07 Sep

Teaching at International Schools in China: The Good and the Not-So-Good

10493 times Last modified on Thursday, 17 January 2019 19:57


Guest blog by International School Community

Around the world, there are countries that have only one or two international schools and others with hundreds of them.  In countries with multiple international schools, one can find American, British, and the schools that use an international curriculum (e.g. DP, IPC, etc.). The question in prospective teachers minds is: How do each city’s schools compare to each other when considering working in these countries with many international schools?

In this article, we would like to highlight some pros and cons to working at a variety of international schools across China. Using the International School Community website’s database, we found 103 international schools in China that have had comments submitted on them by our members.

Finding out what life really looks like is the key to discovery of the best fit for you in your job search.  You might not consider teaching in China as your first choice, but do not close the door on what could be an excellent job opportunity and amazing cultural experience for you.  China is most likely not at all similar to your home country, so it is important to keep your mind open and learn the most you can about all the ins and outs of living and working in a city in China.


An international school teacher working in Beijing.

The School Building

Who wouldn’t want to work in a state-of-the-art and purpose-built school building? In fact, many international schools in China do have such a building.  But just like in other countries, there is a wide range of campuses. If you are considering working in Beijing, here is a comment about Tsinghua International School - “The school building is on the Tsinghua campus. It's on the edge of the Haidian district, a long ways from the more interesting parts of the city. The area around the campus is nice enough; a typical Chinese cityscape. The grounds of the university campus vary from nice, very collegiate, to rundown. The school itself is in a refurbished building. When I worked there, I was told the plan was to build a new school somewhere, and the current school location will be turned over to the Chinese high school. The remodeled floors for THIS are decent; nothing special, but clean and bright. There are only classrooms in the building. PE, and cafeteria are shared with the Chinese high school.”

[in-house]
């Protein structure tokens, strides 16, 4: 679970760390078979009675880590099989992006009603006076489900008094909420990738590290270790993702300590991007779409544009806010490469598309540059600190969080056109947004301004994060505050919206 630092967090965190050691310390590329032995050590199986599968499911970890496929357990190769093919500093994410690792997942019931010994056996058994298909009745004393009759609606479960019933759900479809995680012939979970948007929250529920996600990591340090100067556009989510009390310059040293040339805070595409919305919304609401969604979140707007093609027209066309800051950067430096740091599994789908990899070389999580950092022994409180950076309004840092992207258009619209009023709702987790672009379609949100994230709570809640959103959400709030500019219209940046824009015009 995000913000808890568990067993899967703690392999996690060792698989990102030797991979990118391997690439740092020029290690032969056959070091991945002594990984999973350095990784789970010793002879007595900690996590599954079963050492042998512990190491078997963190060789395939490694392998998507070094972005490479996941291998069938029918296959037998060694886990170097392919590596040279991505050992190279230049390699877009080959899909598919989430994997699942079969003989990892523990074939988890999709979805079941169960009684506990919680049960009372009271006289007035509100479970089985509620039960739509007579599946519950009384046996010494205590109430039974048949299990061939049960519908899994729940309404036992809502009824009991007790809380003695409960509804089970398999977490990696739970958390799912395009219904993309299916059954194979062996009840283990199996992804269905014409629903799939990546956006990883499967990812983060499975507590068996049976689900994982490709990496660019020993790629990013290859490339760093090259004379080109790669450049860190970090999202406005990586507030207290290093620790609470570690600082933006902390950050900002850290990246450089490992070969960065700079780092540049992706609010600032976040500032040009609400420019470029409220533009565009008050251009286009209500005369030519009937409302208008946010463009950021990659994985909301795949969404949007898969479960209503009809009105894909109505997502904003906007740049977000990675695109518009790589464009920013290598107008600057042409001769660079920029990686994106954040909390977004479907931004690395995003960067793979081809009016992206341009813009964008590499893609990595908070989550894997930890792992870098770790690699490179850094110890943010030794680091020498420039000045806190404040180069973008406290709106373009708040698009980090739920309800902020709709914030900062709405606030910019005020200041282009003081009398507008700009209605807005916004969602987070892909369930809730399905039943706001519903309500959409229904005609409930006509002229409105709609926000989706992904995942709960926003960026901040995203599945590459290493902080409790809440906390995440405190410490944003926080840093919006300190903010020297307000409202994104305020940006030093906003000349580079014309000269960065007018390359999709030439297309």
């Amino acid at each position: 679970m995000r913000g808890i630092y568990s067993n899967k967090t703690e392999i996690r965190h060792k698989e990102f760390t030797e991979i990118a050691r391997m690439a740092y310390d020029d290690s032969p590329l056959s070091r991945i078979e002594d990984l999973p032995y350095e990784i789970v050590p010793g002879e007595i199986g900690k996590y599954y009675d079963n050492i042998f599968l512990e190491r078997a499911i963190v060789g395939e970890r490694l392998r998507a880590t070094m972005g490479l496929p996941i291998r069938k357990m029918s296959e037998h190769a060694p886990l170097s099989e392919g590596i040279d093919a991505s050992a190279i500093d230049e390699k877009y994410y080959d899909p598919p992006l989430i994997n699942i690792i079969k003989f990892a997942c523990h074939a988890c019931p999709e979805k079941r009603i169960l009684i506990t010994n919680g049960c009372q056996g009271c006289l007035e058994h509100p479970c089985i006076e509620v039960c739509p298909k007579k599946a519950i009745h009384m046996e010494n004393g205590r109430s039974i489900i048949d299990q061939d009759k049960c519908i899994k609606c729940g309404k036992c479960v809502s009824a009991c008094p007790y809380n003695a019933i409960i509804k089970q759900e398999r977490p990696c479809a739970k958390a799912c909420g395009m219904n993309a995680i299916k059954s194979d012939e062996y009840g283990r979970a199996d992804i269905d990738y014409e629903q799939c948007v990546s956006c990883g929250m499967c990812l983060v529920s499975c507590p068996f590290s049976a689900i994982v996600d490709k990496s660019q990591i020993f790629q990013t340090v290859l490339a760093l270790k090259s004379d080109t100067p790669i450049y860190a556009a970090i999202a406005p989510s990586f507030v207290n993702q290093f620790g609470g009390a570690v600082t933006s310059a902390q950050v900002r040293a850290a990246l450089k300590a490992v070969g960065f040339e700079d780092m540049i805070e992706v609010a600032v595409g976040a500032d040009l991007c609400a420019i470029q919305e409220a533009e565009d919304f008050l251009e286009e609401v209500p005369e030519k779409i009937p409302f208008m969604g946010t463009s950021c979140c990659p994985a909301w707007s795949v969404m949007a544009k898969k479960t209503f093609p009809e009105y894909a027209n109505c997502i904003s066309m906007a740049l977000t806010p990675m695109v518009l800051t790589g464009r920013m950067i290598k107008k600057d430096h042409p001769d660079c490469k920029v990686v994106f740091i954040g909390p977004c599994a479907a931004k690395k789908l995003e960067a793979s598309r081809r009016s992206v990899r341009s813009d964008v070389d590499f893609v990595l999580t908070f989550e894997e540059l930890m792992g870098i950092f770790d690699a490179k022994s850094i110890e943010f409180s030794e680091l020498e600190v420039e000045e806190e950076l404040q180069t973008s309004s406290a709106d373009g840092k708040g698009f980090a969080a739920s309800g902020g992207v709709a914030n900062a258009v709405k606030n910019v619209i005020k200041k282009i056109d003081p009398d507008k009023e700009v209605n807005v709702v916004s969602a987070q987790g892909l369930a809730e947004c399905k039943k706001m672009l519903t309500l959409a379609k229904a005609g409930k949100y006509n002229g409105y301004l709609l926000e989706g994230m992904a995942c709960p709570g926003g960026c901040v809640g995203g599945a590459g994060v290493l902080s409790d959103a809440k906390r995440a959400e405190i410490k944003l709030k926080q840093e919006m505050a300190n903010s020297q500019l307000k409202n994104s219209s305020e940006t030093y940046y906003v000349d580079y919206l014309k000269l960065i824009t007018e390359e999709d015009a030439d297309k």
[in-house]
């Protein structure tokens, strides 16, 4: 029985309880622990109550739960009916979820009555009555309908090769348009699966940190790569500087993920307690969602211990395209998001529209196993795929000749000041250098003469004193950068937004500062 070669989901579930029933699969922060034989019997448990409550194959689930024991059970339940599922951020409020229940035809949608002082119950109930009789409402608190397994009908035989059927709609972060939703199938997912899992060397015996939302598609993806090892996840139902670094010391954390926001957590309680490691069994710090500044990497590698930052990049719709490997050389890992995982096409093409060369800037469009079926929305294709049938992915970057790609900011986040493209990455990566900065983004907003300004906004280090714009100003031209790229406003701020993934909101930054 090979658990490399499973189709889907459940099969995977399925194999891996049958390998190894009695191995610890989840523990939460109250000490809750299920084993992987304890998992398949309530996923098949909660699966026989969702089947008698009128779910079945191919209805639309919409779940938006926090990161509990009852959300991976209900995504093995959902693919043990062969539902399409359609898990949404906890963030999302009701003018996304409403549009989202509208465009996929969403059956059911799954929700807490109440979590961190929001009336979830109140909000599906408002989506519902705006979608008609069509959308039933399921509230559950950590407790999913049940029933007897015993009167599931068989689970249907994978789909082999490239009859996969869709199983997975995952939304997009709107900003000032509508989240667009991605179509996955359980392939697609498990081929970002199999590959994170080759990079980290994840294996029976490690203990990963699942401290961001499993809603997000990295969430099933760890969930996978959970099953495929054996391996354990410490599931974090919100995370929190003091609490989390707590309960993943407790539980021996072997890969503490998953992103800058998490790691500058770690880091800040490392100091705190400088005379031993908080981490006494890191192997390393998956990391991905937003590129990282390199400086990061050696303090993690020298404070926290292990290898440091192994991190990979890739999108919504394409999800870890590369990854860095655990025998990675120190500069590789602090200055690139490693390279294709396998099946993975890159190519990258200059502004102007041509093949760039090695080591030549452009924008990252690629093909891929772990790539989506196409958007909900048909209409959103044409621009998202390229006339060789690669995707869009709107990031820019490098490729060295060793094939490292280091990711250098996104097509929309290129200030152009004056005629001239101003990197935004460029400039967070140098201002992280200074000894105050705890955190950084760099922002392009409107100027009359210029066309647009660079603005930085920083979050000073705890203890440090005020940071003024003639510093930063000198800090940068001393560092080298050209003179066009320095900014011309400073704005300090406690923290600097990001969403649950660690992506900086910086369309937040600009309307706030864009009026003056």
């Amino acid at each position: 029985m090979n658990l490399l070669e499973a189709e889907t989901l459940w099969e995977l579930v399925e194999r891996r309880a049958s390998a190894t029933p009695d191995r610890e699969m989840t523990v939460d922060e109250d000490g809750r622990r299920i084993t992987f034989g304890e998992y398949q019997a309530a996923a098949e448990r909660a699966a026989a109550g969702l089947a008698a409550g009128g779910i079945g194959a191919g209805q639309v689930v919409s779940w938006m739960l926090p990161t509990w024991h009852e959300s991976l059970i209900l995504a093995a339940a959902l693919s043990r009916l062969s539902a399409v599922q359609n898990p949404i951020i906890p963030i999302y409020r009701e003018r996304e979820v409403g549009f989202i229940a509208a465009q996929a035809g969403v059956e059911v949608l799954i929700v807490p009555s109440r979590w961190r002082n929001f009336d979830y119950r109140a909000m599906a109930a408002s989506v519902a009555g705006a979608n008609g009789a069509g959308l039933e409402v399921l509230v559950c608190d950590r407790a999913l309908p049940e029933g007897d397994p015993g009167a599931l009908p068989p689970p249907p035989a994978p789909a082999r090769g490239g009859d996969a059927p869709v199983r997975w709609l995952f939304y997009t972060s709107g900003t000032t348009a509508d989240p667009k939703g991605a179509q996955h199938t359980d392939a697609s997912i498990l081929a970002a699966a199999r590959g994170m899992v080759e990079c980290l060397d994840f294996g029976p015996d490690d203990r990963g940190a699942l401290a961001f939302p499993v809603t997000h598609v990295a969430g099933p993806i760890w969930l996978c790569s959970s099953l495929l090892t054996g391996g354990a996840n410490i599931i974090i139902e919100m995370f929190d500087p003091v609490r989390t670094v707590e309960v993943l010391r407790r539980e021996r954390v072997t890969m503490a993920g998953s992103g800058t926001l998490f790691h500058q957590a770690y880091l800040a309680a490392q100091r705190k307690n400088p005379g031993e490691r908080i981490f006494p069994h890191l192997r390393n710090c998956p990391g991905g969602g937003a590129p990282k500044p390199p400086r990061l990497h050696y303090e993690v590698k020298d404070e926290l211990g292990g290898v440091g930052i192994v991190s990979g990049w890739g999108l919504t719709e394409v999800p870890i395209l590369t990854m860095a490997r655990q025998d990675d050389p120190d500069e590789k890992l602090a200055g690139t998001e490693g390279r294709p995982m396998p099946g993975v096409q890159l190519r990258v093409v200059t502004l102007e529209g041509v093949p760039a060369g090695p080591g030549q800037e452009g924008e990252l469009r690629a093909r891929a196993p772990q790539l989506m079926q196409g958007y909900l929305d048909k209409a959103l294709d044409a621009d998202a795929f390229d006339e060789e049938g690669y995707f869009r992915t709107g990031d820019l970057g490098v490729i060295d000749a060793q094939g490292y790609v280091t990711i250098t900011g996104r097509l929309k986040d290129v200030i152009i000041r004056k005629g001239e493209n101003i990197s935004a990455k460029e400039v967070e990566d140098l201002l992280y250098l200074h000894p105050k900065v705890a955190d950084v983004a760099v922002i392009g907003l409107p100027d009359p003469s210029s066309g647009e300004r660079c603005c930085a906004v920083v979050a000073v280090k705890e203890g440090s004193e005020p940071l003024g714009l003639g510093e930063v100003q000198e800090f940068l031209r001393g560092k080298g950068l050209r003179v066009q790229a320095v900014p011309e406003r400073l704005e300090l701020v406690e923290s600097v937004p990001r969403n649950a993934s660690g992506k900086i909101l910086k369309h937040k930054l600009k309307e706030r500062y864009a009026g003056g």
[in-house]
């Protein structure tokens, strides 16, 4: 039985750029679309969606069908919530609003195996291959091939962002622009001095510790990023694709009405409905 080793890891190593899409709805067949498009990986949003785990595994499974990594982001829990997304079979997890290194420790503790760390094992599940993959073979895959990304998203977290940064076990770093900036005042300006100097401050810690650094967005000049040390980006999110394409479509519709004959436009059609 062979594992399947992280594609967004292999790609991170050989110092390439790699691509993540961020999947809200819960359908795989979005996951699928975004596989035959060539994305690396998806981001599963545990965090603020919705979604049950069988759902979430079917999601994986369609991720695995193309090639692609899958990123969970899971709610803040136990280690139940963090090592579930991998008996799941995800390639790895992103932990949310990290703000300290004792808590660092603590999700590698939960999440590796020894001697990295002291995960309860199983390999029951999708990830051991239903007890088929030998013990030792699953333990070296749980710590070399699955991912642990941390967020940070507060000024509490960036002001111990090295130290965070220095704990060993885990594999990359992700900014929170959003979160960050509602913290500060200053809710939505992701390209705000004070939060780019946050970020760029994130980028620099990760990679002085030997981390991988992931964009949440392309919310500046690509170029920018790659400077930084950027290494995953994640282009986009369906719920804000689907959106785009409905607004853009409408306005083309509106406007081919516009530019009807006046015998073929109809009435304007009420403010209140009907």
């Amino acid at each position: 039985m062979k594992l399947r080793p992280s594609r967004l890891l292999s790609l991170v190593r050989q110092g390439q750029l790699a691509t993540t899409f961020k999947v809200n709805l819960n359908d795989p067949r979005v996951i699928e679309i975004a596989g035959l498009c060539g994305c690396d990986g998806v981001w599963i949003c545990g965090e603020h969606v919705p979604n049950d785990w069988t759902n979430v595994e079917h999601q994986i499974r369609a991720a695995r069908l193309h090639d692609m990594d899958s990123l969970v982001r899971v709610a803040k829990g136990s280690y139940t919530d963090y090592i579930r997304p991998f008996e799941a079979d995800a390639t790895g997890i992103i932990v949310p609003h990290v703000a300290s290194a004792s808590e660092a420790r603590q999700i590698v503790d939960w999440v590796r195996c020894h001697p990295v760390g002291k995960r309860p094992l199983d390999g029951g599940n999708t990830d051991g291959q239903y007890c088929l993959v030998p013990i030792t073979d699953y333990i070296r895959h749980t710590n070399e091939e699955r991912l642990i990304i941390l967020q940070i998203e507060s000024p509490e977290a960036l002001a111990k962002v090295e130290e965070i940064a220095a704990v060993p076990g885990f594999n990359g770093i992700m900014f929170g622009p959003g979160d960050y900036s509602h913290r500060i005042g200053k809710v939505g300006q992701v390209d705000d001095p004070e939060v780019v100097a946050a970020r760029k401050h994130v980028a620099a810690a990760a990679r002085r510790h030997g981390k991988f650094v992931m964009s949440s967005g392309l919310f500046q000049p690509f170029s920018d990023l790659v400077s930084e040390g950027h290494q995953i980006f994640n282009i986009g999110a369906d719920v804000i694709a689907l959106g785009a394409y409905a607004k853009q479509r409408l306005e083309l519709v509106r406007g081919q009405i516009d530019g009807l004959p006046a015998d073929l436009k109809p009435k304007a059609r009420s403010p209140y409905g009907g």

Here is another firsthand account about a school building in Shenzhen at Buena Vista Concordia International School – “Beautiful, purpose-built school in the Buena Vista area of Bao'an. All buildings in the residential/commercial area utilize an American Southwest theme with brown and orange being the main color scheme. School has a full-indoor gymnasium, outdoor soccer pitch and track, space for art and music, as well as four large lab areas.”

The Journey to Work

Getting to work every day is something you don’t want to last so long. It should not be a stressful daily event to endure. Many international schools in China organize coaches that shuttle you from the area in which you live to your work. However, the journey could vary based on the city you live in and its location in that city. Here is a comment about Concordia International School in Shanghai – “The school's location is ideal. It only takes about 35 minutes to get to the airport. It's also close to the city center. Most faculty and staff walk to school or ride a bike. It probably takes about 10 minutes to walk to school.”